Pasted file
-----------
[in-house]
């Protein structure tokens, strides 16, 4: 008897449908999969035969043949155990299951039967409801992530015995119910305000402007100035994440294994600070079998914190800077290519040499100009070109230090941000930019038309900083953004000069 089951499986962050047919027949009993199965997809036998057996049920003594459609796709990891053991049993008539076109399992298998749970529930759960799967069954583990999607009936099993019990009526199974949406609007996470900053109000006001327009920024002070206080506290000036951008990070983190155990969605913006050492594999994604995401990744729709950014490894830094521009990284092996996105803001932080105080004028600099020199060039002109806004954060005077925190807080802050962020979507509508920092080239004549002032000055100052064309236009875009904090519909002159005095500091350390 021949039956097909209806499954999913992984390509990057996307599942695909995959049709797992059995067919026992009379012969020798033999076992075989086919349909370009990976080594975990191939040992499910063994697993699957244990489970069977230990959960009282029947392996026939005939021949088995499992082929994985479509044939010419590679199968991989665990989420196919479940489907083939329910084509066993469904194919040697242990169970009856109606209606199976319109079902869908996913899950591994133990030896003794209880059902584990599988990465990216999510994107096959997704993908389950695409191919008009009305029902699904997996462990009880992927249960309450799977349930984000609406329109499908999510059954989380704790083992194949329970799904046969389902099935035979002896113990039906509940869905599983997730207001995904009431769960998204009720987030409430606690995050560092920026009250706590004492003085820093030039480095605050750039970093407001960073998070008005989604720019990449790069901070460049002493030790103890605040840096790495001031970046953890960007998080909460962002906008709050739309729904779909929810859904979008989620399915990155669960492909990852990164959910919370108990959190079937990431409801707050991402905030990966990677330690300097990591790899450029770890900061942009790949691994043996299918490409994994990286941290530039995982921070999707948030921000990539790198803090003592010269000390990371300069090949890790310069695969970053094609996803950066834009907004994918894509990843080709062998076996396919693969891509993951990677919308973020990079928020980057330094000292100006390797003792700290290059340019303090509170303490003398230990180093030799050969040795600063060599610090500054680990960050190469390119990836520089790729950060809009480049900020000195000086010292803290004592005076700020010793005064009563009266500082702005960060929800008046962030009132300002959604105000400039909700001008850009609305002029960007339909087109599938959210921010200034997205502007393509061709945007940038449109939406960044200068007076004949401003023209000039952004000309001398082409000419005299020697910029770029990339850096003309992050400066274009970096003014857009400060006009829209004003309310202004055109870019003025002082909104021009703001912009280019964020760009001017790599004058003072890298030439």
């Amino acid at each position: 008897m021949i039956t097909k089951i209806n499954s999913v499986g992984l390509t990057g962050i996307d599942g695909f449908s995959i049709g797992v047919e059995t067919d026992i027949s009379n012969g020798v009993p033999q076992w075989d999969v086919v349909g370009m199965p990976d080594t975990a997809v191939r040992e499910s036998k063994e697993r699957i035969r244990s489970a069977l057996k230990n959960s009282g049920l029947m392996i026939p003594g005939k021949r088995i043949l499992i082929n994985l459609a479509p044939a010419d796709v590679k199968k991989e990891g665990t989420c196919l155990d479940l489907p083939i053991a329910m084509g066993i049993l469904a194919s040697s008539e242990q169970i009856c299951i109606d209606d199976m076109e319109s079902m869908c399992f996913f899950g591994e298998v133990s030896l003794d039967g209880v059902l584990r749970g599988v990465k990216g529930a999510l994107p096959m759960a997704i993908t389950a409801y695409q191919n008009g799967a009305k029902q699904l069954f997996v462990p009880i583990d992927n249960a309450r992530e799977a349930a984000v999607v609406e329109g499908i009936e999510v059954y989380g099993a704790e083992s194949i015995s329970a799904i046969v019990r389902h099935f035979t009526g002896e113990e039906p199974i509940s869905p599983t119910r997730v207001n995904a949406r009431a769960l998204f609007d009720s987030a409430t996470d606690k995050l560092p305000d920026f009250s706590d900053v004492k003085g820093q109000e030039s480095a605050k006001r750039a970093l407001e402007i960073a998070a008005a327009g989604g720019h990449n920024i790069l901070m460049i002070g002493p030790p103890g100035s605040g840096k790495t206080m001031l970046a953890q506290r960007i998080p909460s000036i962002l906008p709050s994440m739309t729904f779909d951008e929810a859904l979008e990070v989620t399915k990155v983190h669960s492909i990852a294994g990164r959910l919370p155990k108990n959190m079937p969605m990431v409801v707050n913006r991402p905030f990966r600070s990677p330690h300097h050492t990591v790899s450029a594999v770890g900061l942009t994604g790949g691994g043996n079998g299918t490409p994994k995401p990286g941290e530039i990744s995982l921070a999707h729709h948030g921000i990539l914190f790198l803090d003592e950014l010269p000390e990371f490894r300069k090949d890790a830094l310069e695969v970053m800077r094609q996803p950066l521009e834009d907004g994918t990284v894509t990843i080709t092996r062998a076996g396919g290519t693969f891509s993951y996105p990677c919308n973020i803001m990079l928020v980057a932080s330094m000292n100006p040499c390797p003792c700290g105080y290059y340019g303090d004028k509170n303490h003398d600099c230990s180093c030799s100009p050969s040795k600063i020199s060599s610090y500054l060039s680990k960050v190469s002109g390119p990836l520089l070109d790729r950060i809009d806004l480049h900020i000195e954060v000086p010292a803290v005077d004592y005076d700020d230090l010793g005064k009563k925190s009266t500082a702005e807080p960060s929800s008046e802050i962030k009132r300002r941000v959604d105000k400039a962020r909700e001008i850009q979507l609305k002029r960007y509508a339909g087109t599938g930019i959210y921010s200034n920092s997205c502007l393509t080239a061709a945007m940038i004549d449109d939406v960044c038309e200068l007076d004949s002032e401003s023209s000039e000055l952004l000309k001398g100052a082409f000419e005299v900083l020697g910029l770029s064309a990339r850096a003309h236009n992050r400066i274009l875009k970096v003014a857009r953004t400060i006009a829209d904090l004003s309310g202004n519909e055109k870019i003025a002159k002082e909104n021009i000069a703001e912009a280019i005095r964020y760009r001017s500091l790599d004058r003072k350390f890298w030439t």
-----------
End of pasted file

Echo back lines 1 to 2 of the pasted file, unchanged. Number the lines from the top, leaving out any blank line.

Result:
[in-house]
């Protein structure tokens, strides 16, 4: 008897449908999969035969043949155990299951039967409801992530015995119910305000402007100035994440294994600070079998914190800077290519040499100009070109230090941000930019038309900083953004000069 089951499986962050047919027949009993199965997809036998057996049920003594459609796709990891053991049993008539076109399992298998749970529930759960799967069954583990999607009936099993019990009526199974949406609007996470900053109000006001327009920024002070206080506290000036951008990070983190155990969605913006050492594999994604995401990744729709950014490894830094521009990284092996996105803001932080105080004028600099020199060039002109806004954060005077925190807080802050962020979507509508920092080239004549002032000055100052064309236009875009904090519909002159005095500091350390 021949039956097909209806499954999913992984390509990057996307599942695909995959049709797992059995067919026992009379012969020798033999076992075989086919349909370009990976080594975990191939040992499910063994697993699957244990489970069977230990959960009282029947392996026939005939021949088995499992082929994985479509044939010419590679199968991989665990989420196919479940489907083939329910084509066993469904194919040697242990169970009856109606209606199976319109079902869908996913899950591994133990030896003794209880059902584990599988990465990216999510994107096959997704993908389950695409191919008009009305029902699904997996462990009880992927249960309450799977349930984000609406329109499908999510059954989380704790083992194949329970799904046969389902099935035979002896113990039906509940869905599983997730207001995904009431769960998204009720987030409430606690995050560092920026009250706590004492003085820093030039480095605050750039970093407001960073998070008005989604720019990449790069901070460049002493030790103890605040840096790495001031970046953890960007998080909460962002906008709050739309729904779909929810859904979008989620399915990155669960492909990852990164959910919370108990959190079937990431409801707050991402905030990966990677330690300097990591790899450029770890900061942009790949691994043996299918490409994994990286941290530039995982921070999707948030921000990539790198803090003592010269000390990371300069090949890790310069695969970053094609996803950066834009907004994918894509990843080709062998076996396919693969891509993951990677919308973020990079928020980057330094000292100006390797003792700290290059340019303090509170303490003398230990180093030799050969040795600063060599610090500054680990960050190469390119990836520089790729950060809009480049900020000195000086010292803290004592005076700020010793005064009563009266500082702005960060929800008046962030009132300002959604105000400039909700001008850009609305002029960007339909087109599938959210921010200034997205502007393509061709945007940038449109939406960044200068007076004949401003023209000039952004000309001398082409000419005299020697910029770029990339850096003309992050400066274009970096003014857009400060006009829209004003309310202004055109870019003025002082909104021009703001912009280019964020760009001017790599004058003072890298030439």